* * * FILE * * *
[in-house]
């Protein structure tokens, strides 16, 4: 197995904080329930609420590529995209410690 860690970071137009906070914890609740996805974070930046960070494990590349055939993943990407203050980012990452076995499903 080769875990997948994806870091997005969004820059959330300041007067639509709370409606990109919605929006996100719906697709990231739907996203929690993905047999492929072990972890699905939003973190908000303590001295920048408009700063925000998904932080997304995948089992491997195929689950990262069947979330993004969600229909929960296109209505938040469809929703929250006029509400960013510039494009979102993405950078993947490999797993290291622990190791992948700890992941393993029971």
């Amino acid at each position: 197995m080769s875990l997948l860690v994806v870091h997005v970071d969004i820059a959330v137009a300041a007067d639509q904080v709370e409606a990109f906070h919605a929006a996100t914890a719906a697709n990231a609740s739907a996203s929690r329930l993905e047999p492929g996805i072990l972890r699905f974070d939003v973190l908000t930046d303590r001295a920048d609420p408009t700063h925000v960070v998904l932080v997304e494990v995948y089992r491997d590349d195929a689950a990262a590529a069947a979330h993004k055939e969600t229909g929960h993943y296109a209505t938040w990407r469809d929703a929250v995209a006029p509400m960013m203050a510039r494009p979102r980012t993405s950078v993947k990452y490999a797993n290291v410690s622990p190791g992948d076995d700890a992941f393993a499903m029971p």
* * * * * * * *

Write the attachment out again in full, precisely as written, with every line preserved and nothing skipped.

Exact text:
[in-house]
């Protein structure tokens, strides 16, 4: 197995904080329930609420590529995209410690 860690970071137009906070914890609740996805974070930046960070494990590349055939993943990407203050980012990452076995499903 080769875990997948994806870091997005969004820059959330300041007067639509709370409606990109919605929006996100719906697709990231739907996203929690993905047999492929072990972890699905939003973190908000303590001295920048408009700063925000998904932080997304995948089992491997195929689950990262069947979330993004969600229909929960296109209505938040469809929703929250006029509400960013510039494009979102993405950078993947490999797993290291622990190791992948700890992941393993029971």
């Amino acid at each position: 197995m080769s875990l997948l860690v994806v870091h997005v970071d969004i820059a959330v137009a300041a007067d639509q904080v709370e409606a990109f906070h919605a929006a996100t914890a719906a697709n990231a609740s739907a996203s929690r329930l993905e047999p492929g996805i072990l972890r699905f974070d939003v973190l908000t930046d303590r001295a920048d609420p408009t700063h925000v960070v998904l932080v997304e494990v995948y089992r491997d590349d195929a689950a990262a590529a069947a979330h993004k055939e969600t229909g929960h993943y296109a209505t938040w990407r469809d929703a929250v995209a006029p509400m960013m203050a510039r494009p979102r980012t993405s950078v993947k990452y490999a797993n290291v410690s622990p190791g992948d076995d700890a992941f393993a499903m029971p």